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  • Holly Borer Moth - (Synanthedon kathyae)

    Holly Borer Moth - (Synanthedon kathyae)

    The Holly Borer Moth strikes a keen resemblance to a wasp, but the hairy moth is more dangerous to plants than people.

    Picture of Holly Borer Moth
    Staff Writer (6/18/2015): The transparent wings of the Holly Borer Moth, coupled with the bold black and yellow body patterns, make it look like a stinging wasp. This mimicry helps them avoid predators like birds and small animals. They have hairy bodies and legs. The wings are narrow and clear, with some veins that add to an observer's confusion.

    The larvae of this species bore into holly trees, damaging the plant. Once they pupate and become adults, they can be found on a variety of flowers in parks, gardens and meadows during the summer months.

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    Details of the:
    Holly Borer Moth

    Category: Butterfly or Moth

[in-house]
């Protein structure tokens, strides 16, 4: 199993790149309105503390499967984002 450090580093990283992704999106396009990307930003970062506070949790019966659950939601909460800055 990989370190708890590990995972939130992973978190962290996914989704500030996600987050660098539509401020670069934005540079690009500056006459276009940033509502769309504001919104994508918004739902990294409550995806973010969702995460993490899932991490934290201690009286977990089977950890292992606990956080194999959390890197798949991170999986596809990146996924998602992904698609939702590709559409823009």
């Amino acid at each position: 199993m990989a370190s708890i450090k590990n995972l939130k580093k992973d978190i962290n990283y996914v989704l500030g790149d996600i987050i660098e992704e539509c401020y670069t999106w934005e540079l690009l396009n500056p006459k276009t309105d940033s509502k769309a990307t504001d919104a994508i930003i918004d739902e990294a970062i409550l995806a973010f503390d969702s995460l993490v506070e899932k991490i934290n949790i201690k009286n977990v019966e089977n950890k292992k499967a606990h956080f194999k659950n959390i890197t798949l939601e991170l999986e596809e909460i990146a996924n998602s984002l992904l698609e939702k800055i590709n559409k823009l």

Common name: Holly Borer Moth
    Scientific Name: Synanthedon kathyae

      Kingdom: Animalia
       Phylum: Arthropoda
        Class: Insecta
         Order: Lepidoptera
          Family: Sesiidae
           Genus: Synanthedon
            Species: kathyae

    Size (Adult, Length): 20mm to 24mm (0.79in to 0.94in)

    Identifying Colors: black, yellow

    Additional Descriptors: flying, wasp, hornet

    North American Reach (Though Not Limited To*): Alabama; Florida; Georgia; Louisiana; Mississippi; North Carolina; South Carolina; Tennessee; Virginia; West Virginia

    * Keep in mind that an insect's reach is not limited by lines on a map and therefore may appear in areas/regions/states beyond those listed above.

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